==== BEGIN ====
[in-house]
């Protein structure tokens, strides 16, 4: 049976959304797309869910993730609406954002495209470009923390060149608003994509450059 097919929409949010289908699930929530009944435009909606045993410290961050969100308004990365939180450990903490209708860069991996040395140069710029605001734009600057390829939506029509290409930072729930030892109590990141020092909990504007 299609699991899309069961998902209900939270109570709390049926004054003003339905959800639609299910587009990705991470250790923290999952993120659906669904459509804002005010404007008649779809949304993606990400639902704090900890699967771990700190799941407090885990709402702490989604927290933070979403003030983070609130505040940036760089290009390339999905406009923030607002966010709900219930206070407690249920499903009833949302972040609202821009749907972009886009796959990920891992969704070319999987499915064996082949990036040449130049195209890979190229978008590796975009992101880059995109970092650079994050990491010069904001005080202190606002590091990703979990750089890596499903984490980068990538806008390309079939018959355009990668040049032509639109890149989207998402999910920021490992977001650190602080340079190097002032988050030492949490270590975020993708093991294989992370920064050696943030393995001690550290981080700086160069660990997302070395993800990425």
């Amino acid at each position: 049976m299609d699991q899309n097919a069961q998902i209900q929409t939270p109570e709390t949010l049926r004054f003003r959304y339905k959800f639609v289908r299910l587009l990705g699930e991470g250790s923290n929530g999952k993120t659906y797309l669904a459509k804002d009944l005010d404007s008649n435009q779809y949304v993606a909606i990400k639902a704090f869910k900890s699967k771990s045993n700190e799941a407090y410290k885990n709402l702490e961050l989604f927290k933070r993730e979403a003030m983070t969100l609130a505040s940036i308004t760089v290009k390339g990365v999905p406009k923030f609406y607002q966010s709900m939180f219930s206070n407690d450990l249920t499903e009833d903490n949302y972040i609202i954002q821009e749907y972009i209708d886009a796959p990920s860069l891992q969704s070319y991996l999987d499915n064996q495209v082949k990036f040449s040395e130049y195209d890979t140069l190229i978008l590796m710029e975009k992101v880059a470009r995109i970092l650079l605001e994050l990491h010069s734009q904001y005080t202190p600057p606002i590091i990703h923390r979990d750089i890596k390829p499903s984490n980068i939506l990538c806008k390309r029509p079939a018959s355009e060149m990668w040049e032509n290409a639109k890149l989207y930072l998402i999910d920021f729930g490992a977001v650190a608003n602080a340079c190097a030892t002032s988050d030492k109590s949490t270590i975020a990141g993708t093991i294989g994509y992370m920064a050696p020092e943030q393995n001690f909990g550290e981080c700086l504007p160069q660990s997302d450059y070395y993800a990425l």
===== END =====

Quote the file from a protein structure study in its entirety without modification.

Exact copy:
[in-house]
């Protein structure tokens, strides 16, 4: 049976959304797309869910993730609406954002495209470009923390060149608003994509450059 097919929409949010289908699930929530009944435009909606045993410290961050969100308004990365939180450990903490209708860069991996040395140069710029605001734009600057390829939506029509290409930072729930030892109590990141020092909990504007 299609699991899309069961998902209900939270109570709390049926004054003003339905959800639609299910587009990705991470250790923290999952993120659906669904459509804002005010404007008649779809949304993606990400639902704090900890699967771990700190799941407090885990709402702490989604927290933070979403003030983070609130505040940036760089290009390339999905406009923030607002966010709900219930206070407690249920499903009833949302972040609202821009749907972009886009796959990920891992969704070319999987499915064996082949990036040449130049195209890979190229978008590796975009992101880059995109970092650079994050990491010069904001005080202190606002590091990703979990750089890596499903984490980068990538806008390309079939018959355009990668040049032509639109890149989207998402999910920021490992977001650190602080340079190097002032988050030492949490270590975020993708093991294989992370920064050696943030393995001690550290981080700086160069660990997302070395993800990425």
């Amino acid at each position: 049976m299609d699991q899309n097919a069961q998902i209900q929409t939270p109570e709390t949010l049926r004054f003003r959304y339905k959800f639609v289908r299910l587009l990705g699930e991470g250790s923290n929530g999952k993120t659906y797309l669904a459509k804002d009944l005010d404007s008649n435009q779809y949304v993606a909606i990400k639902a704090f869910k900890s699967k771990s045993n700190e799941a407090y410290k885990n709402l702490e961050l989604f927290k933070r993730e979403a003030m983070t969100l609130a505040s940036i308004t760089v290009k390339g990365v999905p406009k923030f609406y607002q966010s709900m939180f219930s206070n407690d450990l249920t499903e009833d903490n949302y972040i609202i954002q821009e749907y972009i209708d886009a796959p990920s860069l891992q969704s070319y991996l999987d499915n064996q495209v082949k990036f040449s040395e130049y195209d890979t140069l190229i978008l590796m710029e975009k992101v880059a470009r995109i970092l650079l605001e994050l990491h010069s734009q904001y005080t202190p600057p606002i590091i990703h923390r979990d750089i890596k390829p499903s984490n980068i939506l990538c806008k390309r029509p079939a018959s355009e060149m990668w040049e032509n290409a639109k890149l989207y930072l998402i999910d920021f729930g490992a977001v650190a608003n602080a340079c190097a030892t002032s988050d030492k109590s949490t270590i975020a990141g993708t093991i294989g994509y992370m920064a050696p020092e943030q393995n001690f909990g550290e981080c700086l504007p160069q660990s997302d450059y070395y993800a990425l």